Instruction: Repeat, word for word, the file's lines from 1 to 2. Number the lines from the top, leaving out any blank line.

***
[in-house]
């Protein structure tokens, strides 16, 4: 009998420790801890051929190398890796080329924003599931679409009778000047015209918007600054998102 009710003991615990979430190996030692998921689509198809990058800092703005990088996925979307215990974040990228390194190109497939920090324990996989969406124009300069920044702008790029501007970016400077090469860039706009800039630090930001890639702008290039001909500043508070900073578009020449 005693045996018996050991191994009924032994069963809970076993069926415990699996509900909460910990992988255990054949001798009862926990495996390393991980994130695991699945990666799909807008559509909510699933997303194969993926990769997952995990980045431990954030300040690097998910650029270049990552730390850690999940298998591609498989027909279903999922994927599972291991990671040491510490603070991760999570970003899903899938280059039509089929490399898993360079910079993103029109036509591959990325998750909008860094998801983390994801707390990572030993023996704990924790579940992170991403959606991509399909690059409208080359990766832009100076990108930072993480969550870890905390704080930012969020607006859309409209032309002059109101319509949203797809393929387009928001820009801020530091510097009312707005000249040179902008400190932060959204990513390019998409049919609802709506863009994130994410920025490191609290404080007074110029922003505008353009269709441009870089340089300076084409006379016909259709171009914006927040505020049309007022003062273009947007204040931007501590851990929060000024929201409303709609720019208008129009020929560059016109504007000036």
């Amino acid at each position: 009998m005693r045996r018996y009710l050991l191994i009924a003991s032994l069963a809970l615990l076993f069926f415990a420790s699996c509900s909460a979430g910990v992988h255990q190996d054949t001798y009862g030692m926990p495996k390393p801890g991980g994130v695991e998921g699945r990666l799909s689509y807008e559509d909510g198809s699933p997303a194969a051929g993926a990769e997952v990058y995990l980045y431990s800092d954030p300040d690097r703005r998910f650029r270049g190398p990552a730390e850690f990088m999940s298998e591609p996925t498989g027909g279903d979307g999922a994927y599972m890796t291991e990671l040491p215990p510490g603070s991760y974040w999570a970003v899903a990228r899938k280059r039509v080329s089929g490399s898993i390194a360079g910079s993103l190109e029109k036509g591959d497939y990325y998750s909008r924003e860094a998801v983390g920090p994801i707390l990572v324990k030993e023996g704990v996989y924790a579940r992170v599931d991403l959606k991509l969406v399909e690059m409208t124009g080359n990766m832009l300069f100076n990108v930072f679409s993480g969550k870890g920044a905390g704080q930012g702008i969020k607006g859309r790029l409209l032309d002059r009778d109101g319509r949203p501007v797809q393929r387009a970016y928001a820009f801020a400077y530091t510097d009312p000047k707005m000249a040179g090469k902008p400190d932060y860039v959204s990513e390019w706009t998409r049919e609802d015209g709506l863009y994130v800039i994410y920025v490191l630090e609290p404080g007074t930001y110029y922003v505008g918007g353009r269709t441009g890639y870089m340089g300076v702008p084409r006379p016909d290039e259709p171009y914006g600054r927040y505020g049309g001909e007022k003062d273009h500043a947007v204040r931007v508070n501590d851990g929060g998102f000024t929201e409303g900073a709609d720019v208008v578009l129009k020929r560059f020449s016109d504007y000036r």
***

[in-house]
């Protein structure tokens, strides 16, 4: 009998420790801890051929190398890796080329924003599931679409009778000047015209918007600054998102 009710003991615990979430190996030692998921689509198809990058800092703005990088996925979307215990974040990228390194190109497939920090324990996989969406124009300069920044702008790029501007970016400077090469860039706009800039630090930001890639702008290039001909500043508070900073578009020449 005693045996018996050991191994009924032994069963809970076993069926415990699996509900909460910990992988255990054949001798009862926990495996390393991980994130695991699945990666799909807008559509909510699933997303194969993926990769997952995990980045431990954030300040690097998910650029270049990552730390850690999940298998591609498989027909279903999922994927599972291991990671040491510490603070991760999570970003899903899938280059039509089929490399898993360079910079993103029109036509591959990325998750909008860094998801983390994801707390990572030993023996704990924790579940992170991403959606991509399909690059409208080359990766832009100076990108930072993480969550870890905390704080930012969020607006859309409209032309002059109101319509949203797809393929387009928001820009801020530091510097009312707005000249040179902008400190932060959204990513390019998409049919609802709506863009994130994410920025490191609290404080007074110029922003505008353009269709441009870089340089300076084409006379016909259709171009914006927040505020049309007022003062273009947007204040931007501590851990929060000024929201409303709609720019208008129009020929560059016109504007000036």